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Tank Locomotives 2-4-0T “Porter”[Inhalt]
UIC Classification 1B and 1'B
Antwerpen & Gent No. 30 and 31
Belgium | 1892 | 2 produced
No. 31 as built
No. 31 as built
Locomotive Magazine, April 1893
After the standard gauge rebuilt
After the standard gauge rebuilt
Locomotive Magazine, April 1893

The Antwerp-Ghent Railway ordered these two locomotives with the intention of later converting them to standard gauge. So they were built by the manufacturer in such a way that the wheels with a gauge of 3 ft 7 in can be removed inside the frame and reinstalled outside the frame with a gauge of 4 ft 8 1/2 in. This plan was implemented in 1899, at the same time the cab was closed and the Westinghouse air brake was retrofitted.

Variantas builtRebuilt standard gauge
General
Built18921899
ManufacturerSaint Leonard
Axle config2-4-0T (Porter) 
Gauge3 ft 7 in (Narrow gauge)4 ft 8 1/2 in (Standard gauge)
Dimensions and Weights
Length26 ft 3 1/2 in
Wheelbase13 ft 11 1/2 in
Fixed wheelbase13 ft 11 1/2 in
Empty weight63,840 lbs
Service weight77,280 lbs
Adhesive weight58,240 lbs
Axle load29,120 lbs
Water capacity793 us gal
Fuel capacity1,540 lbs (coal)
Power
Power sourcesteam
Estimated power275 hp (205 kW)
Optimal speed18 mph
Starting effort9,875 lbf
Power Plant
Driver diameter55 in
Boiler pressure142 psi
Expansion typesimple
Cylinderstwo, 15 x 20 in
Boiler
Grate area17.8 sq ft
Firebox area76.4 sq ft
Tube heating area580 sq ft
Evaporative heating area656.4 sq ft
Total heating area656.4 sq ft
Calculated Values
steam locomotive
tank locomotive
passenger
freight
narrow gauge
last changed: 03/2023
Avonside Engine Company standard narrow gauge 2-4-0T
Great Britain | 1903 | unknown number
Locomotive Magazine, August 1903

The Avonside Engine Company offered a range of standard narrow gauge tank locomotives that could be ordered with various gauge and cylinder diameter combinations. In order to ensure a long service life and low wear, some assemblies were made of harder steel than actually required and the friction surfaces on wear-intensive parts were made wider.

A slightly larger type of locomotive with a 2-4-0T wheel arrangement is represented by the “India”. It was available in gauges of 3 feet, metre gauge and 3 feet 6 inches and intended for mixed traffic. The cylinder diameter could be chosen between ten and 17 inches.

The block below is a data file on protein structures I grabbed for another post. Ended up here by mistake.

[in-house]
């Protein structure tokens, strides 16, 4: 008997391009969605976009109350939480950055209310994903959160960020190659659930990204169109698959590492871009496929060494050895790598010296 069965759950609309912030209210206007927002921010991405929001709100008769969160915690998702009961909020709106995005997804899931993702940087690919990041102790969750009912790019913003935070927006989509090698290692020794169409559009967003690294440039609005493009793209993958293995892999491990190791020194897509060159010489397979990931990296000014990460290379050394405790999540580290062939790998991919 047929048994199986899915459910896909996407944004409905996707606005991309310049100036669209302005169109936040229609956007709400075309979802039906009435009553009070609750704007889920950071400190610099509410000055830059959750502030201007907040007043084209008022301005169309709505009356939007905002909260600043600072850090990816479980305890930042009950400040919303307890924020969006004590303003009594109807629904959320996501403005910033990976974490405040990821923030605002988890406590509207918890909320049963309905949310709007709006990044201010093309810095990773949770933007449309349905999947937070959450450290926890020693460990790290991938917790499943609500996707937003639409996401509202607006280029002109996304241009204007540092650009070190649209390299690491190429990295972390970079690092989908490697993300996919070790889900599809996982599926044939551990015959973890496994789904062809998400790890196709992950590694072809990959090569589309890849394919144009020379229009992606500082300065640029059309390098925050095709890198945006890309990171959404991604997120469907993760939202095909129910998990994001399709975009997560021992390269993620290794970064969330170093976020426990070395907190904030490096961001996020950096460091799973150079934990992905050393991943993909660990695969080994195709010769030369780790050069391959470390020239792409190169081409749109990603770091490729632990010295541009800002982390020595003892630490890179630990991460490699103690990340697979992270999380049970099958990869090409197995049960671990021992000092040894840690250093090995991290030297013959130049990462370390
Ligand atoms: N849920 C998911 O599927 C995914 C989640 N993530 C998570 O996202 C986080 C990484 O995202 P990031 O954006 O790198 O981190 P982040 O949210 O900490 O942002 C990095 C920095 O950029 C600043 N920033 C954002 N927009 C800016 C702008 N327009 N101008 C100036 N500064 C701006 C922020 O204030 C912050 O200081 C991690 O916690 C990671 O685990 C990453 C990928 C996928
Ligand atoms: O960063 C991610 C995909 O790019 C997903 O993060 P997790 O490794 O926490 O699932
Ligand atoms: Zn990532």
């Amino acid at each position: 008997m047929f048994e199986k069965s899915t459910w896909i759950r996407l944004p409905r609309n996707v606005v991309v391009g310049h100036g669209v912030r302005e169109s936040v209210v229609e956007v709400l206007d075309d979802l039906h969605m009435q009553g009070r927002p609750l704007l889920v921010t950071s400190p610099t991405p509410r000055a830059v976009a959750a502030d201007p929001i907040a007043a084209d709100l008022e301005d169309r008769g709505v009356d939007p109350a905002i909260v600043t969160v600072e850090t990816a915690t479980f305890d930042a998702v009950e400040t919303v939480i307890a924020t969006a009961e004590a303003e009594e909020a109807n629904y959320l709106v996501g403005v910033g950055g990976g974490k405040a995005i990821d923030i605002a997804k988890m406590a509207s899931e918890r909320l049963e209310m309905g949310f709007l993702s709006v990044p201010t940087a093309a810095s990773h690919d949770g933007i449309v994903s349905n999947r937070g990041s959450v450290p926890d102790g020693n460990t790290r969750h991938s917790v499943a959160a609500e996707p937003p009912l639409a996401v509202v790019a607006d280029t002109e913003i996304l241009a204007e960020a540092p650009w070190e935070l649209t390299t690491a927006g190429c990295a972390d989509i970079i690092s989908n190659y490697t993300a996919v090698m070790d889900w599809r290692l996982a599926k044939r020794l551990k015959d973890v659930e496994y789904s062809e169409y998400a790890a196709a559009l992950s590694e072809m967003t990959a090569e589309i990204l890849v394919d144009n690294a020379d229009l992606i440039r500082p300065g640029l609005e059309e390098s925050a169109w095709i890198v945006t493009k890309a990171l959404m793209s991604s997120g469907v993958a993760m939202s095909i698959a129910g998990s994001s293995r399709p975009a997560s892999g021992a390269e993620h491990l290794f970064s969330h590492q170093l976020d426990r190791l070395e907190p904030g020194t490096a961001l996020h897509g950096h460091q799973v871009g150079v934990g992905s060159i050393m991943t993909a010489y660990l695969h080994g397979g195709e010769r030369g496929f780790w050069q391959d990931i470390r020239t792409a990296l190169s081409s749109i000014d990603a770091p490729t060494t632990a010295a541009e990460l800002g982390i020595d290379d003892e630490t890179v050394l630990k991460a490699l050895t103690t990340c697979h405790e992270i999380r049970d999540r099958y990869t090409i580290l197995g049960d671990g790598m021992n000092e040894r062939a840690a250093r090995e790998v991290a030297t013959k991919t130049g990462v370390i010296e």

General
Built1903
ManufacturerAvonside
Axle config2-4-0T (Porter) 
Gauge3 ft 6 in (Cape gauge)
Dimensions and Weights
Fuel capacitycoal
Power
Power sourcesteam
Estimated power100 hp (75 kW)
Power Plant
Expansion typesimple
Boiler
Calculated Values
steam locomotive
freight
passenger
narrow gauge
tank locomotive
secondary line
last changed: 07/2022
Bavarian D IX
German Reichsbahn class 7071
Germany | 1888 | 55 produced
Model of no. 1847
Model of no. 1847

The D IX was built between 1888 and 1899 by Maffei for the Bavarian State Railways, mainly to be used in front of light passenger trains on the Reichenhall-Freilassing-Salzburg route.

The chassis of the engines consisted of two coupled axles with wheels with a diameter of 1,340 mm and a fixed leading axle. Due to the relatively large wheelbase of the driving axles, which were also fixed, there was less than satisfactory running characteristics in curves and increased wear. The two cylinders were located in front of the leading axle, which turned out to be not the most advantageous layout in terms of vibrations and maintenance.

The maximum speed was 65 km/h, which was sufficient on secondary routes at the time. On the level, the locomotives could be fully utilized with trains up to a maximum of 170 tonnes, but at 2 percent only 20 km/h with a train load of 95 tonnes were possible. In view of the increasingly heavier trains, this performance was soon no longer sufficient, and so the D IX were replaced by six-coupled engines of the D VIII type.

They found their new field of application in the suburban lines of Munich, Nuremberg and Augsburg, where almost all of the 55 locomotives made remained in use until after the First World War. They were assigned to class 7071 from 1925, when their ranks had already thinned out. All the rest were decommissioned by 1932.

General
Built1888-1899
ManufacturerMaffei
Axle config2-4-0T (Porter) 
Gauge4 ft 8 1/2 in (Standard gauge)
Dimensions and Weights
Length27 ft 8 5/16 in
Service weight78,925 lbs
Adhesive weight54,675 lbs
Axle load27,337 lbs
Fuel capacitycoal
Power
Power sourcesteam
Estimated power201 hp (150 kW)
Optimal speed14 mph
Top speed40 mph
Starting effort9,315 lbf
Power Plant
Driver diameter52.8 in
Boiler pressure174 psi
Expansion typesimple
Cylinderstwo, 13 x 19 11/16 in
Boiler
Grate area12.9 sq ft
Evaporative heating area648 sq ft
Total heating area648 sq ft
Calculated Values
steam locomotive
passenger
freight
tank locomotive
secondary line
last changed: 01/2022
Bavarian Pt 2/3
German Reichsbahn class 700
Germany | 1909 | 97 produced
Die Lokomotive, April 1919

The Pt 2/3 was a tank locomotive that was developed for lighter passenger trains and was delivered by Krauss a total of 97 times between 1909 and 1916. It prevailed in testing against the Pt 2/4 N.